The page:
The FIH, or the International Hockey Federation, has announced plans to shift to a new turf that will require much less water by the 2024 Olympics in Paris.
Sports and sportspersons, by the very nature of the pursuit, which is all about becoming better, seeking excellence, and getting fitter, all in a spirit of fair play, can always be trusted to do the right thing, more often than not. When it comes to sustainability, sports administrators across the world have usually been open to change, to make their respective sports more sustainable, accessible, and respected by fans and players alike.
The latest to join the list is the FIH, or the International Hockey federation, whose CEO, Thierry Weil just announced a plan to shift to a turf that will consume much less water than the existing turfs being used for all international and relevant hockey matches. Readers who have actually been to see a hockey match, especially in India, might recall the strange sight of fire brigade engines at some of the stadiums in India, which served a special job of watering the pitch. At an approximate level of about 3 litres per square metre, a typical hockey pitch can easily require 15-20,000 litres of water every day during playing season. In increasingly water stressed cities and places, that is becoming an uncomfortably high amount. “In the Executive Board meeting, we made an important decision that from 2024 Paris Olympic games, we will not play in a turf that requires water anymore because we cannot be seen as a body that wastes water”, Thierry Weill told reporters at the end of the executive meeting of the FIH.
Indians are of course, not unfamiliar with the impact of water requirement on sports, with memories still fresh from 2016 when IPL matches in Maharashtra had to be shifted out of the state due to the drought there. All because the cricket grounds required over 80-100,000 litres of water for every application on the field. Its a precedent that will haunt the league every year, as it falls just before the inset of the monsoons, when water scarcity is usually peaking.
The FIH, by taking this decision, is of course seeking to achieve more than just public approval for the game of Hockey. The federation hopes that the new turf requirements will also bring down the cost of making fields for the game, making it more accessible for a younger generations of players. Even the idea of reverting to grass covered fields, the standard hockey grounds till astro turf made its appearance in the 1970’s, changing the game for ever. Long term trackers of the game will recall how the shift in turfs also led to a massive power shift in the game, with erstwhile Asian superpowers of the game like India and Pakistan losing out to European rivals, on the much faster and physically demanding turf. That took Hockey in the sub continent into an almost irreversible decline.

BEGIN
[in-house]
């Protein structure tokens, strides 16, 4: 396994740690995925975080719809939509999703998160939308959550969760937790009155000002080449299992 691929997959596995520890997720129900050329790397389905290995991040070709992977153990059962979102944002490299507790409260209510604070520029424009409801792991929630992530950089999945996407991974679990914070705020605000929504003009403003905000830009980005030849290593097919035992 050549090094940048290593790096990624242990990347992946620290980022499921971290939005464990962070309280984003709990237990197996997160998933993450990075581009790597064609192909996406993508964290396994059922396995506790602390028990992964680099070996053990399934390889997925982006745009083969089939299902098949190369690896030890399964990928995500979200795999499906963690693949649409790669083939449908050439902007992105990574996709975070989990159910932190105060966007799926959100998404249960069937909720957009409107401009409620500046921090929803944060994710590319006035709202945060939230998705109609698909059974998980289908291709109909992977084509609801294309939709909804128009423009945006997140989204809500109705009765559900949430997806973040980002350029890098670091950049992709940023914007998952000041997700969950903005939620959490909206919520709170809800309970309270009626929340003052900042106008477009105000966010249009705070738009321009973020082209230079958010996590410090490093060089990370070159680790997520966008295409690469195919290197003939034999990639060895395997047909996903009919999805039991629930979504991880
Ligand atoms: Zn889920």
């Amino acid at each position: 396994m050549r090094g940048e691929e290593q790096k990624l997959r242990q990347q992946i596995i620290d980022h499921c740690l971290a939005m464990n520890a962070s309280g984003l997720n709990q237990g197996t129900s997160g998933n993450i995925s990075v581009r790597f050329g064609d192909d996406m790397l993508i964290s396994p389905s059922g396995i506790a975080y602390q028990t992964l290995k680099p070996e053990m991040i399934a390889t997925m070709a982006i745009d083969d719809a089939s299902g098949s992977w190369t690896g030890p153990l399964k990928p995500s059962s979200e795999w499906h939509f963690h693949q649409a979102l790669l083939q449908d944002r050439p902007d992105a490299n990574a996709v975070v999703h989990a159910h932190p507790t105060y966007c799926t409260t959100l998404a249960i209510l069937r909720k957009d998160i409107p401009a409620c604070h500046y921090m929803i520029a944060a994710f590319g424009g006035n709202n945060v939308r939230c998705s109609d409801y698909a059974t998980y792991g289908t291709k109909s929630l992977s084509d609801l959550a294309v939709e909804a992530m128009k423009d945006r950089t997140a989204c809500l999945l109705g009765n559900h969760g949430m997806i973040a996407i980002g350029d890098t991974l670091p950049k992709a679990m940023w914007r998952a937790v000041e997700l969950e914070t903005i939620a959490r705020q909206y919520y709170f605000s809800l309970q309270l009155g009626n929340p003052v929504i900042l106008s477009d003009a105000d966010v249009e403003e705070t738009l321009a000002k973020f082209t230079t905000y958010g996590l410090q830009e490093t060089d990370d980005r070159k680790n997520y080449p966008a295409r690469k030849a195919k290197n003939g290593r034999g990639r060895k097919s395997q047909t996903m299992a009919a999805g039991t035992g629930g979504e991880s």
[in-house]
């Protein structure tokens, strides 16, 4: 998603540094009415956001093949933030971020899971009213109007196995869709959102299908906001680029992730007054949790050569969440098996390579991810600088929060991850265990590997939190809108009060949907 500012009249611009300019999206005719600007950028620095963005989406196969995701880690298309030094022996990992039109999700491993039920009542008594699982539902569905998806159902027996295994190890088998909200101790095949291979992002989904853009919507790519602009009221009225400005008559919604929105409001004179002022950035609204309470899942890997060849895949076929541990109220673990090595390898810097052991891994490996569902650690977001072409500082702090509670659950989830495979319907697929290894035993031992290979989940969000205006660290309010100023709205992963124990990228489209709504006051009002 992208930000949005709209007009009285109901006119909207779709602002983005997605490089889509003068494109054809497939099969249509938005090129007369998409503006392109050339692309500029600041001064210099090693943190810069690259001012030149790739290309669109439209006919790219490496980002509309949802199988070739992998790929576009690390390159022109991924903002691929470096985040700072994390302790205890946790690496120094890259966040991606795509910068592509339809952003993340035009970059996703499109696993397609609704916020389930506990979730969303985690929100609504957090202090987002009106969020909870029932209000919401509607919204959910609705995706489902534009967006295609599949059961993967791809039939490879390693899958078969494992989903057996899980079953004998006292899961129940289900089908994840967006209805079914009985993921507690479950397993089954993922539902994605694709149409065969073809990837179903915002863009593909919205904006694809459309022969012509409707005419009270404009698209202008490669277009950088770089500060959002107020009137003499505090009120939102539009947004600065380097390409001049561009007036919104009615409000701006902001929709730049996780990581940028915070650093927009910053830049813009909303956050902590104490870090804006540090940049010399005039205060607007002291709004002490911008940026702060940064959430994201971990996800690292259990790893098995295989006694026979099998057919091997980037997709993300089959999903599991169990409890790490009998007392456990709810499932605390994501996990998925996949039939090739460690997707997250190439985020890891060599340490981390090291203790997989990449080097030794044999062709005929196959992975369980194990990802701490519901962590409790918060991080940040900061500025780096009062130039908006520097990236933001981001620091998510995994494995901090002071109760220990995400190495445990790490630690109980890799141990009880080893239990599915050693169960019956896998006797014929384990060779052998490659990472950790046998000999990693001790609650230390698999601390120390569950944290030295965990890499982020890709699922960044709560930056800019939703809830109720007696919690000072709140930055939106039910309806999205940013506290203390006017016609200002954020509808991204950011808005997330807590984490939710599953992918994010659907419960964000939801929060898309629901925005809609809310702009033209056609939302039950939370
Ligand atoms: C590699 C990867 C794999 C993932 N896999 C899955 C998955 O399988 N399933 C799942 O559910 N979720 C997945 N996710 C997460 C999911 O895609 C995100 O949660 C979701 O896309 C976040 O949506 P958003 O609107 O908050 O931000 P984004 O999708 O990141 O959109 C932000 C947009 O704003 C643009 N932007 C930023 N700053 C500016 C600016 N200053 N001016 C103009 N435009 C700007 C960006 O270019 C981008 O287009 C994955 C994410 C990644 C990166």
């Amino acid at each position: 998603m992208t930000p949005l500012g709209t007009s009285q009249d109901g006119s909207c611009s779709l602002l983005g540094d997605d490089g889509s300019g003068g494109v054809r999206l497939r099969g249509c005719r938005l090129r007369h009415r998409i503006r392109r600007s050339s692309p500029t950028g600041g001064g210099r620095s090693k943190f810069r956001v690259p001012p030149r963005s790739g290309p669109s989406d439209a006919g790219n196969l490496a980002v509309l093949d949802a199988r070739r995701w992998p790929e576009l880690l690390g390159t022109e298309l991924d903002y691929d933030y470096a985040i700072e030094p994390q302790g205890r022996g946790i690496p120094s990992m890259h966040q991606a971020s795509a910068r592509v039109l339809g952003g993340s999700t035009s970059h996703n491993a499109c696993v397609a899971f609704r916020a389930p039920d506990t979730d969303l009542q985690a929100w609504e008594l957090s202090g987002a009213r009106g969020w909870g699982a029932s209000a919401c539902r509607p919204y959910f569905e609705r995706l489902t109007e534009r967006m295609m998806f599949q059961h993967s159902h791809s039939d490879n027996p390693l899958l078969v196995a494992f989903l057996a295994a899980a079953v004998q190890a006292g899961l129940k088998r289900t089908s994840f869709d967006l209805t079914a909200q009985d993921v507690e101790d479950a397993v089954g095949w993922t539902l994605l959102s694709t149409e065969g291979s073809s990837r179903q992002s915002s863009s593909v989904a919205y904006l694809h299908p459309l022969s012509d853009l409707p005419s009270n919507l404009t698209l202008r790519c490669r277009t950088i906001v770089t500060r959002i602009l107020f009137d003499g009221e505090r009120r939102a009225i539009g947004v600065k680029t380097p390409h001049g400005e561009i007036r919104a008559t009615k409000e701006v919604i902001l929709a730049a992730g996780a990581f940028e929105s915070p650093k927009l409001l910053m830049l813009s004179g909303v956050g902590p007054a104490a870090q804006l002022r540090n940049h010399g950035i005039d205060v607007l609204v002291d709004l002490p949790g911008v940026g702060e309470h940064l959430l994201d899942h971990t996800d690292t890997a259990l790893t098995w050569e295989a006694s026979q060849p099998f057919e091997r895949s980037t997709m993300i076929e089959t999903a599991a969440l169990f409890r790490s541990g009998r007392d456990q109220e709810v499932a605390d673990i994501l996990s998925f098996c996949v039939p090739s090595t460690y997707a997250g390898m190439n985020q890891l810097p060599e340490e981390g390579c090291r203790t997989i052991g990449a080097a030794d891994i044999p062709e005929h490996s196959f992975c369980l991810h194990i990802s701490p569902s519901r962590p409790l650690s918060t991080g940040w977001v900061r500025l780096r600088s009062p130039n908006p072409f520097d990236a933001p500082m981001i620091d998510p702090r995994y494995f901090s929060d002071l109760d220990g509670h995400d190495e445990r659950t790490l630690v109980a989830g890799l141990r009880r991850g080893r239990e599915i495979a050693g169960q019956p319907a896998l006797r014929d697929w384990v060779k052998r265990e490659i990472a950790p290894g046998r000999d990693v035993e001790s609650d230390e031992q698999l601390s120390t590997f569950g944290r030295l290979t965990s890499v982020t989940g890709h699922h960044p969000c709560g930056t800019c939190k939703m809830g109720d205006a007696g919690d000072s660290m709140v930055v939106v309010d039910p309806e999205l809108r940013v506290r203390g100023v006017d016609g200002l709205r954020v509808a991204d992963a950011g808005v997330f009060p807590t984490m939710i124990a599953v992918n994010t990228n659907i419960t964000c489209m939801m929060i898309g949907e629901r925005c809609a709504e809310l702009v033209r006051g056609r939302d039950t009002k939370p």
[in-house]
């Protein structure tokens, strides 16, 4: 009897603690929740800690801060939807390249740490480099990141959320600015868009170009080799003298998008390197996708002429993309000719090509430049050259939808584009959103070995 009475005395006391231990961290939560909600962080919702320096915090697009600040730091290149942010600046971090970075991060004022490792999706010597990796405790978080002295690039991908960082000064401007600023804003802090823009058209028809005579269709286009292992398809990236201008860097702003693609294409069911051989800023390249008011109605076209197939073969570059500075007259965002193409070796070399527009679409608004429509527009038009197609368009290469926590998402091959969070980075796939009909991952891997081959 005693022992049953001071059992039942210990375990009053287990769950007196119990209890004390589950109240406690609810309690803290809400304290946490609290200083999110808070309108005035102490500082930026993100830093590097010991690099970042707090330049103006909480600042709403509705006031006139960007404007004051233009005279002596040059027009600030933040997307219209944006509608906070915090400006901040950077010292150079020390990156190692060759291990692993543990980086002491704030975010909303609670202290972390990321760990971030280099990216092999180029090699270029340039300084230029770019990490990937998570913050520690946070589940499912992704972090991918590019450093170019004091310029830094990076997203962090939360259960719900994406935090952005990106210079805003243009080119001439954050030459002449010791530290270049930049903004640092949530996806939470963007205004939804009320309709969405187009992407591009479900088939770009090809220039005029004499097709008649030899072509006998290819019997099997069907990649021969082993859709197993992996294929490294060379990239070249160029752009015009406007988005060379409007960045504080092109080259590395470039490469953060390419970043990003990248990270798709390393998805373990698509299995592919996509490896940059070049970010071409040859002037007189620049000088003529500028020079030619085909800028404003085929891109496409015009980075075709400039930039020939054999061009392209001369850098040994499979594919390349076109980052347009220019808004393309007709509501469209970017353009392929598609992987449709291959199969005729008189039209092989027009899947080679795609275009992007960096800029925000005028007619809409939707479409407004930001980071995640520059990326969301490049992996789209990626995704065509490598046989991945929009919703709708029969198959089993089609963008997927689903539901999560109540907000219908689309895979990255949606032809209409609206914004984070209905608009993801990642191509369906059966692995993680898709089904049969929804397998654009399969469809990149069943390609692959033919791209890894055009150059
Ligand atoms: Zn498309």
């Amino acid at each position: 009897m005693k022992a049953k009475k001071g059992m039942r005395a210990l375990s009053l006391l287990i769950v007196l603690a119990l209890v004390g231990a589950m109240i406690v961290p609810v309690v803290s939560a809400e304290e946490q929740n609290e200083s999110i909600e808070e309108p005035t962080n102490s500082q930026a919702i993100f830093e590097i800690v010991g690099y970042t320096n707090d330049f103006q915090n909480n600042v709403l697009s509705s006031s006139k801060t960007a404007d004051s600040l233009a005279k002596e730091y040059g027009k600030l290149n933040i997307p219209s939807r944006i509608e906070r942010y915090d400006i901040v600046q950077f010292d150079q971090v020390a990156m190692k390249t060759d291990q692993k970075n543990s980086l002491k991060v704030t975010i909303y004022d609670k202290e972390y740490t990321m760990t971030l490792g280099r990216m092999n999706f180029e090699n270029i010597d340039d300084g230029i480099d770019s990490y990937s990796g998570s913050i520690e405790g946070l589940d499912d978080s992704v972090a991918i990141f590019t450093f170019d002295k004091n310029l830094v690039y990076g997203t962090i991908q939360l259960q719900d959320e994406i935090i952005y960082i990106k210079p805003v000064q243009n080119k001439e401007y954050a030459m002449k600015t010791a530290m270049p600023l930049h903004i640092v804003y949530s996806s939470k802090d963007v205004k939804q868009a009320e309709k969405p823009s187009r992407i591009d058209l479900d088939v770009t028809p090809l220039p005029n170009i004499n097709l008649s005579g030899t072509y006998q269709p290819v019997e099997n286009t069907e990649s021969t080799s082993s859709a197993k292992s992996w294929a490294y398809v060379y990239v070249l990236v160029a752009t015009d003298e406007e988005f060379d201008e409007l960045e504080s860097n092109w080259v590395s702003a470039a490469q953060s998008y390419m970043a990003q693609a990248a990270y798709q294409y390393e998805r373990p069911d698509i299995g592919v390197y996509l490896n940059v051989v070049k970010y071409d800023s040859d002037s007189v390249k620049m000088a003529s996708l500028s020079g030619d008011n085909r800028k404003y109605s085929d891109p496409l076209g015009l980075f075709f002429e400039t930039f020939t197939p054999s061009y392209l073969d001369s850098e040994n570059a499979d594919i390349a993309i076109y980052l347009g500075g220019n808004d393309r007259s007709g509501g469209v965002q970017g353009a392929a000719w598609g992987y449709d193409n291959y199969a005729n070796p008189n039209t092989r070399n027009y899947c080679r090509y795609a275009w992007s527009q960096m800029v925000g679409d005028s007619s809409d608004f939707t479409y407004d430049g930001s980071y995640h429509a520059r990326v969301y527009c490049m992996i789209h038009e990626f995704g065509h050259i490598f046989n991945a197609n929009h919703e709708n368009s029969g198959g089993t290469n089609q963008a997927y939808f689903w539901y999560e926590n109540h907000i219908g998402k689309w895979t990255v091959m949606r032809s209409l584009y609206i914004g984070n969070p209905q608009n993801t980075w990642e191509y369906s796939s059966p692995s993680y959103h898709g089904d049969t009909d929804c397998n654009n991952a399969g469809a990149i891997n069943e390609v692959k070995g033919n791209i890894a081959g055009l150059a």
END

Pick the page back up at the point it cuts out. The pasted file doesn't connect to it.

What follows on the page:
Other sports like Lawn Tennis also made a similar transition from grass, necessitated mainly by the need for covered courts or indoor courts, without quite going the hockey way with the water guzzling astro turf. Even Wimbledon, the only grand slam tournament that still uses grass courts, has made noticeable efforts in recent years to control water usage, and with the grass being cut down to the shortest size in history.
Interestingly Golf, perhaps the largest and most visible target of conservationists when it comes to water and sports, has managed to stay away from the limelight precisely because it is not exactly a mass sport in most places. Even then, efforts have been made, from using less water consuming grass, to treated water, to intensive rainwater harvesting at courses themselves, to make the game sustainable. With a typical 18 hole course capable of taking in almost 300,000 litres per day on average in summers, the sport has a tough time managing its critics, even though the courses themselves have done everything, from promoting themselves as green lungs to city forests, to retain the privilege of consuming those quantities. But the sheer volumes they need remains possibly unconscionably high, which is why we really doubt if we shall be seeing many new courses open up now, and quite possibly, with actual following probably peaking and now going into a gentle slide, we might even see a few being closed too.